Perception Coaching LLC supports organizations and their leaders with Executive Coaching and Internal Coaching programs. These development approaches should be included in every strategic plan to increase engagement, support understanding, and improve the organization’s culture and capacity for innovation.
We ask: How are customers, associates, and leaders engaged in the organization? Are team meetings maximizing staff time together? How have you intentionally nurtured your business’ culture? What systems or processes do you have to increase inclusion and engagement? How do you prepare and support future and current leaders’ performance and development? How is your environment supportive of innovation?
To take your organization to the next level let us provide focused support and strategic work to multiply your efforts to improve communication, engagement, productivity, and satisfaction.
Contact Dr. Bengtson to discuss your needs and potential or schedule an intro session now!
Internal Coaches and Coaching Programs
Trained internal coaches (ICs) are existing staff who have dedicated time to support others. They may work with peers or they may be mentors to those they coach. ICs value the diverse talents within the organization and work with others to help their talents shine.
Go here to hear Dr. Bengtson speak about coaching, generally. Thanks to https://wellnessrenpodcast.com/ for inviting us to share our perspective!
Internal coaches provide timely, relevant, and personalized support.
Internal coaches are trained to listen first, and then ask responsive questions which support their co-workers’ communication, strategic thinking, and productivity skills. Peer coaches are experienced staff who support novice and veteran co-workers with role related concerns. They coach others who are in a position similar to one they currently occupy or recently held. Mentor coaches are higher in the organization, often in aspirational roles, relative to the staff they support. Mentor coach discussions may explore stretch goals, change, and possibilities. Both peer and mentor coaches are valuable in several regards:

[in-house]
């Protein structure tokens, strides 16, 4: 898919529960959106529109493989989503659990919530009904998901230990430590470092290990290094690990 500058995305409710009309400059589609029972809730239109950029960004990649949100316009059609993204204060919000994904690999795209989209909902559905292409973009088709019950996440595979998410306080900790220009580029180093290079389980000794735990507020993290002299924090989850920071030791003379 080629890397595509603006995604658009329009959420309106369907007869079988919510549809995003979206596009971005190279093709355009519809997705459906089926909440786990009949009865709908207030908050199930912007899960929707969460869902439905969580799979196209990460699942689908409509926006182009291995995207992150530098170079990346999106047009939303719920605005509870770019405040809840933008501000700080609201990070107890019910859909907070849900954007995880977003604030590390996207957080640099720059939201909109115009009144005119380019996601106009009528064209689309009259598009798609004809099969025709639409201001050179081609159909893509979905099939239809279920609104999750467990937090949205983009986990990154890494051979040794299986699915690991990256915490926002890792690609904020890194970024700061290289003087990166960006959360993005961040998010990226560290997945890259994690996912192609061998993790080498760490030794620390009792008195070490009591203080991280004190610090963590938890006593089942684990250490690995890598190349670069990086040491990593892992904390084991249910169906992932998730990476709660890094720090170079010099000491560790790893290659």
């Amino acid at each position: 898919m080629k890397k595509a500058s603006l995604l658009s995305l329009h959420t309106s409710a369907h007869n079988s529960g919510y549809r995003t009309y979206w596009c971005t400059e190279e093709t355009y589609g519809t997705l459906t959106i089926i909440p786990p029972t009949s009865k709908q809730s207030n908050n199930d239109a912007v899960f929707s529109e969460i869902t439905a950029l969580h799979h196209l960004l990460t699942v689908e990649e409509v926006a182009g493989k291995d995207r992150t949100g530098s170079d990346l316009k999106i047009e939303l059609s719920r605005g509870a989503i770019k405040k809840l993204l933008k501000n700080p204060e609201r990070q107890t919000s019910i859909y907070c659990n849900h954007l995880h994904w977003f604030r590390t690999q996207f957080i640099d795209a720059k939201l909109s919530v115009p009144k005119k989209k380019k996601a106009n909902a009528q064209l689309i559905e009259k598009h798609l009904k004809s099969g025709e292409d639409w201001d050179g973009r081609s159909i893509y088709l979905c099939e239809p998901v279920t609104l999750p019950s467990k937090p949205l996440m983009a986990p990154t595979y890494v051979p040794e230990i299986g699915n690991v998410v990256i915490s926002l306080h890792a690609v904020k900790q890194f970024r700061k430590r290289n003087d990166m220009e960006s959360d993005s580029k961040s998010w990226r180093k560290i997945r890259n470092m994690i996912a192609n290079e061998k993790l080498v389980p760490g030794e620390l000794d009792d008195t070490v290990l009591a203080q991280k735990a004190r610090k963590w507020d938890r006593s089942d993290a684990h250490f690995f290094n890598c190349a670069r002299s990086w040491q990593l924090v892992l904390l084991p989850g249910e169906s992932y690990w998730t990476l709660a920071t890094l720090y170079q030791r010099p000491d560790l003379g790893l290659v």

Visibility. When working in proximity to, or regularly seeing their co-worker who is an IC, staff become familiar with them as a coach. Over time this relationship creates trust through credibility and connection. For newly onboarded staff, the coach provides a safe, solution-oriented space to ask questions about expectations and their responsibilities. Surprisingly, experienced staff benefit greatly from coaching conversations because perceptions of expectations and possibilities shift and evolve over time.
Access. Internal coaches with dedicated coaching time as all or part of their responsibilities can more predictably and reliably respond to the needs of staff. Access decreases ‘stuck’ time and increases productivity, which impacts engagement and confidence. ICs may also support community by supporting professional learning groups and engaging complementary partners. The integral nature of this coaching model allows ICs to anticipate and respond to a variety of staff interests.
Culture. A supported internal coaching program indicates a learning and caring organization. Coaches do not evaluate nor judge their peers. When a team member approaches the IC for personalized professional development, it is to improve their performance. They may be struggling and/or have ideas to share about better ways to work. The coach hosts conversations which support the team member’s efforts and goals. A coaching culture is one in which mistakes and tensions are seen as opportunities to learn and grow.
Development at the top increases the capacity of an organization, making executive learning an essential factor in any strategic plan. The Peter Principle (rising to the level of incompetence) is present in many organizations because the talents of leaders shine brightly, creating glare that obscures gaps and blind spots where growth is needed. Organizations that aim to perform exceptionally and innovate benefit most from becoming learning organizations. When innovation informs performance, mistakes become opportunities to learn and strategic risks become experiments designed to increase possibilities. To do this everyone in the organization has a role in both learning and engagement.
Who will coach the leaders and executives? Development for those in authority requires:
- expertise that connects with the executive
- confidentiality and security
- authentic, productive feedback
- tools to identify potential areas for growth
- unbiased, nonjudgmental listening
The limits of organizations are set at the top; when executives grow, they model expectations while doing the work of leading. The Peter Principle is viewed as nonsense in learning organizations where incompetence is met with direction as well as supported learning and development.